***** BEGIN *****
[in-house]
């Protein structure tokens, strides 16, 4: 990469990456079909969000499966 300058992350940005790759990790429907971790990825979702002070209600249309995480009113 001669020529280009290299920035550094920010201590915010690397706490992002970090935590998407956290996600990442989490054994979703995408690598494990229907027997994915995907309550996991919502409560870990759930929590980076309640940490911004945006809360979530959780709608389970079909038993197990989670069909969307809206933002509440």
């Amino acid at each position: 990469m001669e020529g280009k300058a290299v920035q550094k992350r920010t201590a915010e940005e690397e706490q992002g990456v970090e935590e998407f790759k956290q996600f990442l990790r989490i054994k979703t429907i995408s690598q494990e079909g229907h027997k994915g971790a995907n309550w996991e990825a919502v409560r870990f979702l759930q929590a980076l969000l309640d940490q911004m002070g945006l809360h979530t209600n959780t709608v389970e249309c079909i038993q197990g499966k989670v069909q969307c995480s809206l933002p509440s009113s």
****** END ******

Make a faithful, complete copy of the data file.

[in-house]
């Protein structure tokens, strides 16, 4: 990469990456079909969000499966 300058992350940005790759990790429907971790990825979702002070209600249309995480009113 001669020529280009290299920035550094920010201590915010690397706490992002970090935590998407956290996600990442989490054994979703995408690598494990229907027997994915995907309550996991919502409560870990759930929590980076309640940490911004945006809360979530959780709608389970079909038993197990989670069909969307809206933002509440």
């Amino acid at each position: 990469m001669e020529g280009k300058a290299v920035q550094k992350r920010t201590a915010e940005e690397e706490q992002g990456v970090e935590e998407f790759k956290q996600f990442l990790r989490i054994k979703t429907i995408s690598q494990e079909g229907h027997k994915g971790a995907n309550w996991e990825a919502v409560r870990f979702l759930q929590a980076l969000l309640d940490q911004m002070g945006l809360h979530t209600n959780t709608v389970e249309c079909i038993q197990g499966k989670v069909q969307c995480s809206l933002p509440s009113s």